In these difficult circumstances, you would understandably want your spouse, partner or children to take care of you. However, if you do not have an LPA in place, there is no guarantee that your preferred choices of family members will have the authority to take charge.

It is vey important to set up an LPA sooner rather than later. Not having a Lasting Power of Attorney in place before you have lost the ability to make decisions for yourself could be both problematic and expensive for all involved.

Accidents, strokes, brain injuries and Parkinson’s disease are common conditions that can also affect someone’s ability to make their own decisions. Handling your financial affairs can become virtually impossible, which is why charities who care for the elderly recommend everyone plans ahead. This could have the dual benefit of saving a great deal of money and easing the burden on your relatives.

For complete peace of mind, you should draw up two separate LPAs: one that covers your financial and property-related affairs, and one that allows you to choose someone to make important decisions about your health requirements and overall welfare. You should also make sure copies of your Lasting Powers of Attorney are stored in a secure facility, as it’s easy for important documents like these to get misfiled and lost.

What happens if you don’t have an LPA in place?

If you lose capacity, and you do not have a Lasting Power of Attorney, your loved ones will need to apply to the Court of Protection to appoint a deputy who can manage your affairs for you.

It’s a very long frustrating procedure that can often take anywhere between 6 and 12 months – and one that your family shouldn’t have to endure at what is already likely to be a stressful and upsetting time.

Who should you appoint as your attorney?

It’s a difficult decision – but a vital one. When choosing your attorney, you need to ask yourself the following questions:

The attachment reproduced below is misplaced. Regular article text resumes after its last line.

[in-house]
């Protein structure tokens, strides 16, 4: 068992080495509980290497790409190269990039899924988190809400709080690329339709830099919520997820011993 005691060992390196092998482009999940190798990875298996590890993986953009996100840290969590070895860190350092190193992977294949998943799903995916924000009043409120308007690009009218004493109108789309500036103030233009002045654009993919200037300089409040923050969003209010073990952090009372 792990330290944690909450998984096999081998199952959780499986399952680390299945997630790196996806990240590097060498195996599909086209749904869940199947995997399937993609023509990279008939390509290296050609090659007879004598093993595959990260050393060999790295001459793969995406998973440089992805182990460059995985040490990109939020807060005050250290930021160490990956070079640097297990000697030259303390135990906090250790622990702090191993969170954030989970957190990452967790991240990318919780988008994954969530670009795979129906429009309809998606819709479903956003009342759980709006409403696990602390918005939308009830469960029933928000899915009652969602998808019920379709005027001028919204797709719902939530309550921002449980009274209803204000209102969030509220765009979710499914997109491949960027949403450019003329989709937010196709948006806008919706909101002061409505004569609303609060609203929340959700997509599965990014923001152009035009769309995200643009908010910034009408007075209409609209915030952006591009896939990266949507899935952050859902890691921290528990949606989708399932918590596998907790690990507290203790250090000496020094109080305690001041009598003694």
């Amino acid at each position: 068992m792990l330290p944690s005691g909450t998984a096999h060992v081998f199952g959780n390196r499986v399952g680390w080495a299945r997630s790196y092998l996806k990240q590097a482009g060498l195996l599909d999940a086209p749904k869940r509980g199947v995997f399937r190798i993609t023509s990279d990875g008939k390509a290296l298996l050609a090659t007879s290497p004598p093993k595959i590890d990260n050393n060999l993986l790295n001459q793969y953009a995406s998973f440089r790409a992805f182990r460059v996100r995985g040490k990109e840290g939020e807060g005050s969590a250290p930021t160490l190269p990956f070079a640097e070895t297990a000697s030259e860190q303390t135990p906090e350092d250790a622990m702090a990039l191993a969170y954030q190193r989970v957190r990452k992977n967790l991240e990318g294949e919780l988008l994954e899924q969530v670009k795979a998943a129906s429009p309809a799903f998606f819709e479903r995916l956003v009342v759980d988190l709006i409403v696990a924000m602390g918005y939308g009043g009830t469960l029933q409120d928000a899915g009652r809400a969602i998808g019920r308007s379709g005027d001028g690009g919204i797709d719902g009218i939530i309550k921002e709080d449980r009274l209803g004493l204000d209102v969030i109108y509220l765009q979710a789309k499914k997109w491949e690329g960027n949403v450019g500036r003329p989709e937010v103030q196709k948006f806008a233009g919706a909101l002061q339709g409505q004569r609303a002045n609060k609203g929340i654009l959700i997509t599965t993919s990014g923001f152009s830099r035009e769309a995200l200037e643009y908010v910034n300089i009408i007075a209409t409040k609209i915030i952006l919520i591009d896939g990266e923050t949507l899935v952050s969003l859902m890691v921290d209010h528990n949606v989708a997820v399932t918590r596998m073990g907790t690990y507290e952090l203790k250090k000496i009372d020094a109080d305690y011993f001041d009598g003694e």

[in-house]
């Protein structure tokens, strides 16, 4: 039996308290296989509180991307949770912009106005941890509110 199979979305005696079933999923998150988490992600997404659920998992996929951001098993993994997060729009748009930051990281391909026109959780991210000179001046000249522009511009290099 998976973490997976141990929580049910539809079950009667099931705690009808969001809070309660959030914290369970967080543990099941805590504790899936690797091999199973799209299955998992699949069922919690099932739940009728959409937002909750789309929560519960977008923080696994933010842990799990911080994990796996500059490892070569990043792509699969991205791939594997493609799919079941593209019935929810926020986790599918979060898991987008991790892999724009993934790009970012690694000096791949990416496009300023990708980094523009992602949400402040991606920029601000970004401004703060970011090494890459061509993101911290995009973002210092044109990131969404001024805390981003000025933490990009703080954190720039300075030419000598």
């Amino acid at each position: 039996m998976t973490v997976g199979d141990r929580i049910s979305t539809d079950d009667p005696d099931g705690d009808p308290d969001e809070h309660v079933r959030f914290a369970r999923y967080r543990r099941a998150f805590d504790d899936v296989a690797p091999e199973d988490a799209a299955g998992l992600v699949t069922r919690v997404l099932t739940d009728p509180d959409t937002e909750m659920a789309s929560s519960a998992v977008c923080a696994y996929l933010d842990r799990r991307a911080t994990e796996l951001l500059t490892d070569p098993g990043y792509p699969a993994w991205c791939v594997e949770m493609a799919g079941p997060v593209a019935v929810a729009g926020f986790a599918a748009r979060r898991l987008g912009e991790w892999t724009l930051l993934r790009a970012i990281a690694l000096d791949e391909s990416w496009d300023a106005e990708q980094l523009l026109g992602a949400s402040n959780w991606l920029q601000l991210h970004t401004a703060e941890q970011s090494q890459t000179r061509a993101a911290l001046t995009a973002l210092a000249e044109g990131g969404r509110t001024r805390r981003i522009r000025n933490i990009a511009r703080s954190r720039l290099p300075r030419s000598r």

• Can you trust your attorney to act in your best interests?
  • Has your attorney got a good track record when it comes to managing finances and making life-changing decisions?
  • Would you benefit from appointing multiple attorneys who can work together on your behalf?
  • Would you prefer to appoint a professional body in place of somebody who is close to you? It is possible for a solicitor to take on this role instead?
Set up your LPAs now and make the right arrangements and your family won’t need to worry later. The best time to make a Lasting Power of Attorney is when you are still working, and young enough to benefit from the security it can offer your family and friends – but you can start the process at any time, as long as you are of sound mind. Remember, too, that the LPA will only come into action if you lose mental capacity due to illnesses or injury (for example, from a stroke, or through dementia).

It’s especially important to register a Lasting Power of Attorney if there is a history of mental or physical illness in your family, or you work in a hazardous environment.

Cost of Lasting Powers of Attorney

2 Lasting Powers of Attorney for each person £375 the pair – Fixed Fee
(1 for Property & Finance & 1 for Health & Welfare)
Fees to register your LPAs are an extra £82 each

For a FREE Lasting Power of Attorney consultation get in touch

Your consultation is arranged at your convenience in your home within the St Neots, Biggleswade, Huntingdon area, and further afield in the UK we can arrange an initial consultation for you by telephone.